There is, of course, the decision to fax again after saying they were not going to be sending any more faxes.

On the other hand, Mr. Simonson is perhaps simply comparing them to other clients. Compared to a multi-billion-dollar coverup of the tobacco company research showing that their aggressive marketing to children was, in fact, killing millions of people, perhaps it’s not too hard for other companies to be considered “honorable”. By comparison, anyway.

Peter Seebach



  1. My employer is seriously considering succombing to the siren song of Fax.com aka Lighthouse Marketing aka Impact Marketing now appearing as Fax Caster, Inc. They want us to let them install and run their fax machines in our office to do 'war dialing' and unsolicited fax blasting. Both are clearly unlawful. In exchange they will provide us with sales leads - at a nominal cost per lead. We estimate our office will be responsible for testing 120,000 Minnesota fax numbers monthly in addition to sending out an estimated 10,000 unsolicited commercial faxes.

    I like the owner; he's basically a decent and honorable man - yes, honorable. He wants to comply with the law, which I have read to him. My protestations motivated him to require that Fax Caster agree to two pages of forbidden activities I wrote based upon MN and federal law. If Fax Caster agrees and honors its word, cancels the 'war dialing', and provides us with lawful lists, then we will be sending faxes exclusively to prospects who have given express permission to receive our commercial faxes. That is unlikely considering that the source is Fax.com. Even if they agree to our terms, I cannot trust them. They may be out of business in a year leaving us with lawsuits.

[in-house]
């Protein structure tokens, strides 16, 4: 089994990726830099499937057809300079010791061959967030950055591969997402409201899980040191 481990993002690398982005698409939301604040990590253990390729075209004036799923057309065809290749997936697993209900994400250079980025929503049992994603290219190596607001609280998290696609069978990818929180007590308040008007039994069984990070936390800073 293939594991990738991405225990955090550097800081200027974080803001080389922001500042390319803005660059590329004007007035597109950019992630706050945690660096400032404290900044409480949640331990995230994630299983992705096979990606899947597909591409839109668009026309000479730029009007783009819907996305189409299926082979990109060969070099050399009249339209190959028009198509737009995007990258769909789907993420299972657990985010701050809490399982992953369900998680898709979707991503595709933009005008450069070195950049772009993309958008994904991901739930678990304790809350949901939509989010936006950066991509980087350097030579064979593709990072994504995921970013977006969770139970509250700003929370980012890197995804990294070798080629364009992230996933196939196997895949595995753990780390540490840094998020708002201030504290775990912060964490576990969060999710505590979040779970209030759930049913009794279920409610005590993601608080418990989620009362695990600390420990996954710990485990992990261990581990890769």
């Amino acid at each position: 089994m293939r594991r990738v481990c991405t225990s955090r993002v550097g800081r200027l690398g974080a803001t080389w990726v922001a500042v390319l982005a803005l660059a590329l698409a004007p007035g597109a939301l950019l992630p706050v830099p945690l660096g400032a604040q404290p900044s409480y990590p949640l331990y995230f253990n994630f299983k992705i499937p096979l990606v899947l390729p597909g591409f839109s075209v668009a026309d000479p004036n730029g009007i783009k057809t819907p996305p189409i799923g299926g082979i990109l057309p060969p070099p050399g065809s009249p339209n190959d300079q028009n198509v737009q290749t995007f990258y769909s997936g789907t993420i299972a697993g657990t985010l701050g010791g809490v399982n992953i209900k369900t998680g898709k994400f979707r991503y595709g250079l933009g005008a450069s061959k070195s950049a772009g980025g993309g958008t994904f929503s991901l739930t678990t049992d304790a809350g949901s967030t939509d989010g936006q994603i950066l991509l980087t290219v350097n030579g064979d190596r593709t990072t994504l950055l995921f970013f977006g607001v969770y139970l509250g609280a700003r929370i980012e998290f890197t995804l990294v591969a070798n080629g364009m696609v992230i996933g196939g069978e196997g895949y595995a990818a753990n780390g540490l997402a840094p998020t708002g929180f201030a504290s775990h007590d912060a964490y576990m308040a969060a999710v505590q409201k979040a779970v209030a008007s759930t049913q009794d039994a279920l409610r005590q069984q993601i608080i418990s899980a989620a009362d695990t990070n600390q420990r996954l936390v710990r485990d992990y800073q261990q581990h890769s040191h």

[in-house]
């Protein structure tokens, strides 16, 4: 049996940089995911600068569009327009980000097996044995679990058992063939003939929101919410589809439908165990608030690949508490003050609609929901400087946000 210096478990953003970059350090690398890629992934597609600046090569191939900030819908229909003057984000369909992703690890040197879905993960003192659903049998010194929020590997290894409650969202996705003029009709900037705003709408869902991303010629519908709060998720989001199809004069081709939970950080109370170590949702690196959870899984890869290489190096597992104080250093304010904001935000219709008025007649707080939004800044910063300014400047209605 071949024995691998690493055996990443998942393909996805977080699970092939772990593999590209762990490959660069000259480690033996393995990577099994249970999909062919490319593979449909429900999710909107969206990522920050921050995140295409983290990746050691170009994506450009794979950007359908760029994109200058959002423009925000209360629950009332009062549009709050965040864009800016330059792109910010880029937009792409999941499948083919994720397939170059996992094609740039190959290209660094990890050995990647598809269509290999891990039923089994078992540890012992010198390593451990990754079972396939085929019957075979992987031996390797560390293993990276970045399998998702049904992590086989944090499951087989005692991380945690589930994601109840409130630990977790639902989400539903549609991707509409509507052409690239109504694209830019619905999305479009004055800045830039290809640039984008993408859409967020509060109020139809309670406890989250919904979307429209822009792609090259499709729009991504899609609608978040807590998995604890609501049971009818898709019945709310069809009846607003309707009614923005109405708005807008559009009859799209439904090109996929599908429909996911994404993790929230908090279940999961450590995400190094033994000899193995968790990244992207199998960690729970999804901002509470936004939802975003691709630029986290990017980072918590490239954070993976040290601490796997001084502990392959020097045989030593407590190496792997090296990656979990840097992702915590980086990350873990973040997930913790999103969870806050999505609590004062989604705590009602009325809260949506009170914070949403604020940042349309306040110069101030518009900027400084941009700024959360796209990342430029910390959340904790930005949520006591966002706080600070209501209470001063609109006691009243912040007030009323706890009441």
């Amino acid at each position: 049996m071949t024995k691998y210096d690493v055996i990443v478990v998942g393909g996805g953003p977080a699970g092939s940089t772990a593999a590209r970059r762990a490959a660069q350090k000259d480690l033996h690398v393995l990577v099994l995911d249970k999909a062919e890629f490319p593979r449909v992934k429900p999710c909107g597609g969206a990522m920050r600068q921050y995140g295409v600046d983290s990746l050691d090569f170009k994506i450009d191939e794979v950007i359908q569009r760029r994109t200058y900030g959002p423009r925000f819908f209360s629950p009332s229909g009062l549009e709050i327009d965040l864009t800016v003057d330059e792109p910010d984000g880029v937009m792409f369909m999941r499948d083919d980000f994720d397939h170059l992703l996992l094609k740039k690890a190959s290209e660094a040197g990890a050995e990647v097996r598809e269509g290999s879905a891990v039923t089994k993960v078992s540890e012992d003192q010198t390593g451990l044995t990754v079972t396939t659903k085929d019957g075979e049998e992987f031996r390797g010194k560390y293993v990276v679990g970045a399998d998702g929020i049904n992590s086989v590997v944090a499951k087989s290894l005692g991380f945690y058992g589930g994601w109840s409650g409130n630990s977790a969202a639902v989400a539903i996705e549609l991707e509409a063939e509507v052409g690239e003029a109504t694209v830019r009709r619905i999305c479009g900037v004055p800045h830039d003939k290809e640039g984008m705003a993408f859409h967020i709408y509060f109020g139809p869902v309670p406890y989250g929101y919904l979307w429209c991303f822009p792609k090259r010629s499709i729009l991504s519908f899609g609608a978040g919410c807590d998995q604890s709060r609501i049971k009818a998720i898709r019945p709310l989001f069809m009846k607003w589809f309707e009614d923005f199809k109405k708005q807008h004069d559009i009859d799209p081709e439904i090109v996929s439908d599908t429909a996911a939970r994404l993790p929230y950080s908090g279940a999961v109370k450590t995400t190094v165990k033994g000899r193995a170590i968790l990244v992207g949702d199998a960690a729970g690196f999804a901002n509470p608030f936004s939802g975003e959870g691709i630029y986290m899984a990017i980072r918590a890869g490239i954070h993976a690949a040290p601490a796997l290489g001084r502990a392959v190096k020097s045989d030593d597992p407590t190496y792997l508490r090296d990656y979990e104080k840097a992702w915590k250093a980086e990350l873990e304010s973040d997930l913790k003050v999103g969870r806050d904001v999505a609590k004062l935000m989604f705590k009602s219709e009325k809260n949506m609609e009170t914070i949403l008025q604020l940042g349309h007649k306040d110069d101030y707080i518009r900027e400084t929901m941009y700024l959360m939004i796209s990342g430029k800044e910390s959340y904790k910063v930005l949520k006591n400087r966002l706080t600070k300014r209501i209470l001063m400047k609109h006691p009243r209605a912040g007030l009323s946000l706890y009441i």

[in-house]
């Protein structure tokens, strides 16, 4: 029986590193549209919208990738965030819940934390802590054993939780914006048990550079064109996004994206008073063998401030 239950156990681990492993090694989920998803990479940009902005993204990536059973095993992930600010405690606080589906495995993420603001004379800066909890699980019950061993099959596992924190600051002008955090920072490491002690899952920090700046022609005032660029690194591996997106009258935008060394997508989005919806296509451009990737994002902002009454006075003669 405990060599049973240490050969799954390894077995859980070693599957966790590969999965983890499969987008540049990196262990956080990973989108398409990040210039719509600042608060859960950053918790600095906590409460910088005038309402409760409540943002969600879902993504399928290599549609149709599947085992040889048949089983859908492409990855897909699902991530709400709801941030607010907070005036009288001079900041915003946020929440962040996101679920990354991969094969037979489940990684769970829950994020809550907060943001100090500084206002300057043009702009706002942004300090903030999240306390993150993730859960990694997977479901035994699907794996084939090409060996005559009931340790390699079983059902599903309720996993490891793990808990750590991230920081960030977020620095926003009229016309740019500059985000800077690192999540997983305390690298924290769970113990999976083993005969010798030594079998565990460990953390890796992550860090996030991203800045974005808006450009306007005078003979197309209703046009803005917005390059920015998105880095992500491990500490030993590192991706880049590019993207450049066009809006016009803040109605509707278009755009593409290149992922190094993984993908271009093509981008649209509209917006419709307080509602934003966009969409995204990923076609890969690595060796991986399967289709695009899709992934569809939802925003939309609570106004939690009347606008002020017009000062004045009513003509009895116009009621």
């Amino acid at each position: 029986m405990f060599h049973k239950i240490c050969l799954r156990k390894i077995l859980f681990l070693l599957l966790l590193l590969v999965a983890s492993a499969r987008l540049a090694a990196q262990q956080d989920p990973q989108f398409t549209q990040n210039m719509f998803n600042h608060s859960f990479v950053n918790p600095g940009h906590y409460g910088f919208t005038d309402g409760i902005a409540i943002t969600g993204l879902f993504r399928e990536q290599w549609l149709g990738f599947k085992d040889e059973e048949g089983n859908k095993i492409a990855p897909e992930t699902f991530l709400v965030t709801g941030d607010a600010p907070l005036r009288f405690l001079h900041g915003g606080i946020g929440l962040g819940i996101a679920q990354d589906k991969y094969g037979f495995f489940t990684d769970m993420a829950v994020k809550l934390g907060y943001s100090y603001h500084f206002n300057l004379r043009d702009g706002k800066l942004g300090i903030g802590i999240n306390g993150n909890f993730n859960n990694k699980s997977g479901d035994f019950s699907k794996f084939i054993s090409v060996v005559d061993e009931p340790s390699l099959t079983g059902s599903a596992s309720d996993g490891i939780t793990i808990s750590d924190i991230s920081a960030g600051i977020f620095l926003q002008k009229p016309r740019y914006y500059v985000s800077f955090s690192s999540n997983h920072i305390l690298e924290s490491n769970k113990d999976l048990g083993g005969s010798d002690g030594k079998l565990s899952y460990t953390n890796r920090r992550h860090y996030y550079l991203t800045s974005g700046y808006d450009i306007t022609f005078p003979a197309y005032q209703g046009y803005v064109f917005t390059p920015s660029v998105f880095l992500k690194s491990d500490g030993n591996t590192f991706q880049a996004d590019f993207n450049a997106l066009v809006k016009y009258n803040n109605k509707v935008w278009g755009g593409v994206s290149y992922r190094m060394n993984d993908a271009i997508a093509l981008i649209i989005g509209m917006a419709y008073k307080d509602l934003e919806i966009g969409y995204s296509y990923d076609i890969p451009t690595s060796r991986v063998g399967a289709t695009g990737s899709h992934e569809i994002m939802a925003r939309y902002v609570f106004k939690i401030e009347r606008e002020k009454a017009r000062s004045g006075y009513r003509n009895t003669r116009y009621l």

I keep telling the owner he's drifting toward Niagara. He thinks this fax deal is legit, because we are demanding they comply with the law etc. If they do so, then the deal would be legit. If not, then I am leaving. Any suggestions?

    — Tubby · 2004-04-28 13:41 · #

  2. But have you googled D.S. Chandy:


    They're landscapers as well.

    — Rob · 2004-05-04 14:32 · #